- FDA Warnings
- Fibromyalgia News
- FMS Global News
- Folic Acid
- Fort Sam Houston
- Fox Chase Cancer Center
- Fred Hutchinson Cancer Research Center
- Garvan Institute of Medical Research
- General Psychiatry
- Genetic Link
- Genetic Marker C allele of rs10505477
- Global Health Vision
- Global News
- Health Canada
- Health Information Technology
- Heart Disease
- Hebrew University of Jerusalem
- Hemorrhagic Stroke
- Historical Medicine
- Hospital Epidemiology
- Hospital Trauma
- Howard Hughes Medical Institute
- Human Genome
- Huntington's disease
- Imperial College London
- Interactive Autism Network
- Inuit children
- Irving Weinstein Foundation
- JAMA/Archives journals
- Japanese Society for the Promotion of Science
- Johns Hopkins University
- Joint Health Research Program
- journal BBA Biomembranes
- journal Cell
- journal Nature Genetics
- Journal of Clinical Investigation
- Journal of Experimental Social Psychology
- Journal of the American College of Surgeons
- Journal of Theoretical Biology
- Juvenile Diabetes
- Karolinska Institute in Stockholm
- Kennedy Krieger Institute
- Kyowakai Hospital
- Lamezia Terme
- London UK Feed
- Lung Cancer
- Massachusetts General Hospital
- Mayo Clinic
- McMaster University
- Medical History
- Medical Insurance
- Medical Journals
- Mitochondrial Diseases
- Molecular Biology
- Molecular Epidemiology
- Multiple Sclerosis
- Muscular Dystrophy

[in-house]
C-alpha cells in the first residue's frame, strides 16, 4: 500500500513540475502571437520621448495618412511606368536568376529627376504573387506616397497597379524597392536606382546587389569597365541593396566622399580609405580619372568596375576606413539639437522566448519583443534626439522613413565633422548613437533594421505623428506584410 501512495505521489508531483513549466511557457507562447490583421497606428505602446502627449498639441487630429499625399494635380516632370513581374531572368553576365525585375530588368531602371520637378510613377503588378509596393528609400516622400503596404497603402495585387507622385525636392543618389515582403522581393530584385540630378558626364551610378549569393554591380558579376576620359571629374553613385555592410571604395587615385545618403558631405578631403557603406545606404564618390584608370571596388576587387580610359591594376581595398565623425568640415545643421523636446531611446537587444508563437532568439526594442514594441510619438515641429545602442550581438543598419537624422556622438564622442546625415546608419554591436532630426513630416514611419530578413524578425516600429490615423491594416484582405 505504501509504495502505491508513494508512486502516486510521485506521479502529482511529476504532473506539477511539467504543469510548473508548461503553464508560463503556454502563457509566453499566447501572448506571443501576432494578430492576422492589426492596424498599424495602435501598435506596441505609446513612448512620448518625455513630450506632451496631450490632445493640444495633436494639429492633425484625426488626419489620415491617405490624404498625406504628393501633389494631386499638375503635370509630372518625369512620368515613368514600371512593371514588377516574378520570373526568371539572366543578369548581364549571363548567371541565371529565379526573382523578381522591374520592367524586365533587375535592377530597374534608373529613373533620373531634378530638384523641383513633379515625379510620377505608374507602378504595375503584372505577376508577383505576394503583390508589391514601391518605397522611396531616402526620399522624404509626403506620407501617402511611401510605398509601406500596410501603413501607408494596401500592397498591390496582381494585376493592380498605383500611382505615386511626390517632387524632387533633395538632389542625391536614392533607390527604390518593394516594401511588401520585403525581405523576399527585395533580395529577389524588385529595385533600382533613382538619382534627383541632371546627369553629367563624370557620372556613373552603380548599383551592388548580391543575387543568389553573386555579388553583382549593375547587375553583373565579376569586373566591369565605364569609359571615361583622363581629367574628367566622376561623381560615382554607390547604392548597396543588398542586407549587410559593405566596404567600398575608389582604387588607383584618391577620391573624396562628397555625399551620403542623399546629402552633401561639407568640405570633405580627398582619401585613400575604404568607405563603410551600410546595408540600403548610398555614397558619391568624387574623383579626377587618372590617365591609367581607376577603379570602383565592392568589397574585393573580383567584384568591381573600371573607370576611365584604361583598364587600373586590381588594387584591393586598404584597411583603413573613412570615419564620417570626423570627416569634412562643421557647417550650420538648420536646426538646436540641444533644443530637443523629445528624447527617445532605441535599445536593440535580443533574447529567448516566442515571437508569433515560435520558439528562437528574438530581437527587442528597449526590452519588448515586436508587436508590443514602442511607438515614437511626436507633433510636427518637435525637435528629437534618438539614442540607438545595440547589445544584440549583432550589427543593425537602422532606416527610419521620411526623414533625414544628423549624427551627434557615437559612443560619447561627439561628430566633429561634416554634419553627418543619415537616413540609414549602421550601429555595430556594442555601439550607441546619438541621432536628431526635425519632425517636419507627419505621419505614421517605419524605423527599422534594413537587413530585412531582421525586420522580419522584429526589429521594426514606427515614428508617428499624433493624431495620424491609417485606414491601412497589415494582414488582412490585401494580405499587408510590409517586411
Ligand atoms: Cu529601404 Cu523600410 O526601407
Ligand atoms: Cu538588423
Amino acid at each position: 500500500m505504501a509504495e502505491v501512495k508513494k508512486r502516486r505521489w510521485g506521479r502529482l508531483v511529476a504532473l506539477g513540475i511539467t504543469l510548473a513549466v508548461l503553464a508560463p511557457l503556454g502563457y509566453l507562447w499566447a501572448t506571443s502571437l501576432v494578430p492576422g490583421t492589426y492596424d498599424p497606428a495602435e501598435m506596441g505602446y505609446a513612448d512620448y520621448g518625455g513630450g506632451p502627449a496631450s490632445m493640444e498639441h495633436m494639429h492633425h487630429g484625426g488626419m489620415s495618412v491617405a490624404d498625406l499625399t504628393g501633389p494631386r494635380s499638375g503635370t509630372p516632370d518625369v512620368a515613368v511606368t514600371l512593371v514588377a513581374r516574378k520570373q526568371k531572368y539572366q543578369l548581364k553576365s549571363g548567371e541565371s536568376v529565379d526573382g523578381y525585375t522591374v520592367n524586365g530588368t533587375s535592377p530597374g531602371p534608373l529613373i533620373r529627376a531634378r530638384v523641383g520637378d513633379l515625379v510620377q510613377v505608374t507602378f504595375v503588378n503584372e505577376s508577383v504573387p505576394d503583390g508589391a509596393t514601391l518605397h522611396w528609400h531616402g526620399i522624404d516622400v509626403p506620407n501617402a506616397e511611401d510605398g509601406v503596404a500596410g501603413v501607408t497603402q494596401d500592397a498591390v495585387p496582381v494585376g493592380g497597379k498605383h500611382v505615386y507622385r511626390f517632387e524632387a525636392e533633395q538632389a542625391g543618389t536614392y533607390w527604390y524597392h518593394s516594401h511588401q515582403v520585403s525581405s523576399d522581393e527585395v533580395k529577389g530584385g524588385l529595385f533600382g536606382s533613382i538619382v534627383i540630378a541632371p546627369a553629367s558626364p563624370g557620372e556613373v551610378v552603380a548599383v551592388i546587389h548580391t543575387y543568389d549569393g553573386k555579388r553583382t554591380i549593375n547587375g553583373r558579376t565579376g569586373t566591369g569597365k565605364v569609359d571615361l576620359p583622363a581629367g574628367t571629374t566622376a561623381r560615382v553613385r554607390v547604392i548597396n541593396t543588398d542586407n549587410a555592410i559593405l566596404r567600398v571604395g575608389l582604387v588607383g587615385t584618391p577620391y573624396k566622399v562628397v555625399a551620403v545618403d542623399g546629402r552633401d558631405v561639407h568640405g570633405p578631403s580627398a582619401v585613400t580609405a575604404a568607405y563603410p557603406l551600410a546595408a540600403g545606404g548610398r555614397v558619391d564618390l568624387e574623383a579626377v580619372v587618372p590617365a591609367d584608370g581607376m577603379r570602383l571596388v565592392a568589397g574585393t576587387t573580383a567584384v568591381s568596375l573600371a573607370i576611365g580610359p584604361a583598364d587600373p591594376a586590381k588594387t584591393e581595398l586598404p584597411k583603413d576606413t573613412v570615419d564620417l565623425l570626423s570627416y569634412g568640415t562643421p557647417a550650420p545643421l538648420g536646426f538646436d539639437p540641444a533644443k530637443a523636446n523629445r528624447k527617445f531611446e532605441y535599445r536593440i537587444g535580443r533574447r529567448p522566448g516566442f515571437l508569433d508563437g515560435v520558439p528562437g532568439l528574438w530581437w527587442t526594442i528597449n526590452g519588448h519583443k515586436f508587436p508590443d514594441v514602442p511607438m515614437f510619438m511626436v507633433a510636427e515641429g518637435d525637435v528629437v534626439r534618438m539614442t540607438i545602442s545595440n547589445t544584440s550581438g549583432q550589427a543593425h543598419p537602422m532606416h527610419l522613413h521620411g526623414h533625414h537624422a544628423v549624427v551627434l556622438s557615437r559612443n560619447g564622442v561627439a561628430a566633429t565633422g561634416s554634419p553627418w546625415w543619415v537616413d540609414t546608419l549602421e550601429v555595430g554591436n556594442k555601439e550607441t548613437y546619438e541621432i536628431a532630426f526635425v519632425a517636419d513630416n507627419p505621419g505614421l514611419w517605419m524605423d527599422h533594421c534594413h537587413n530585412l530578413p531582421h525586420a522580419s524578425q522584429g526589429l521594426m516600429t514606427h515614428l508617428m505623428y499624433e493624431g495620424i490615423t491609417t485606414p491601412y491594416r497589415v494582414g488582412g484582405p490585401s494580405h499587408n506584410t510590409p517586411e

- Music Video Of The Day
- Music Video Pick Of The Day
- National Cancer Institute
- National Institute on Aging
- National Institutes of Health
- Nature Genetics
- Neurodegenerative Diseases
- Neuropeptide Y
- New England Journal of Medicine
- New York University
- News Australia
- News Canada
- News France
- News Germany
- News Israel
- News Italy
- News Jerusalem
- News Switzerland
- News UK
- News US
- News USA
- non-Hodgkin's lymphoma
- Northwestern University
- Nova Scotia
- Nutritional Anthropology
- Oak Ridge National Laboratory
- Occupational Health
- omega-3 fatty acids
- Orthopaedic Research Society
- Ottawa City Feed
- Oxford University
- Pain Management
- Palliative Care
- Parkinson Society of Canada
- Pediatric Palliative Care
- Peutz-Jeghers syndrome
- Pharmacology and Neuroscience
- Pick's Disease
- Pre/Post Natal Care
- Preventive Medicine
- Prince Edward Island
- Protein Growth Factor
- Public Health
- Research Australia
- Rheumatoid Arthritis
- RSS Feed
- Rush Alzheimer’s Disease Center
- Seattle Washington
- Spina Bifida
- Spinal Cord Injuries
- St. Elmos Fire
- St. Jude Children's Research Hospital
- Statin Drugs
- Stem Cells
- Sydney Children’s Hospital
- Systemic Lupus Erythematosus
- Temple University
- The American Academy of Neurology
- the Israel Institute of Technology
- Toronto City Feed
- trauma-associated and hospital-acquired infection
- Type 1 Diabetes
- Type 2 Diabetes
- Université Laval
- University College London
- University Hospital in Geneva
- University New South Wales
- University of Bern
- University of Calgary
- University of California
- University of Chicago
- University of Chicago Press Journals
- University of Florida
- University of Granada
- University of Manchester
- University of Michigan
- University of Missouri
- University of North Carolina
- University of North Texas
- University of Nottingham
- University of Oregon
- University of Pennsylvania School of Medicine
- University of Pittsburgh
- University of Rochester
- University of Toronto
- US Army soldiers in Iraq
- US Military Hospitals
- UT Southwestern Medical Center
- Vitamin D
- W. Garfield Weston Fellows
- Wake Forest University Baptist Medical Center
- Washington DC
- Washington DC City Feed
- Washington University
- Weather Anomolies
- Weill Medical College
- Wellcome Trust
- World Health Organisation
- World News
- Yale University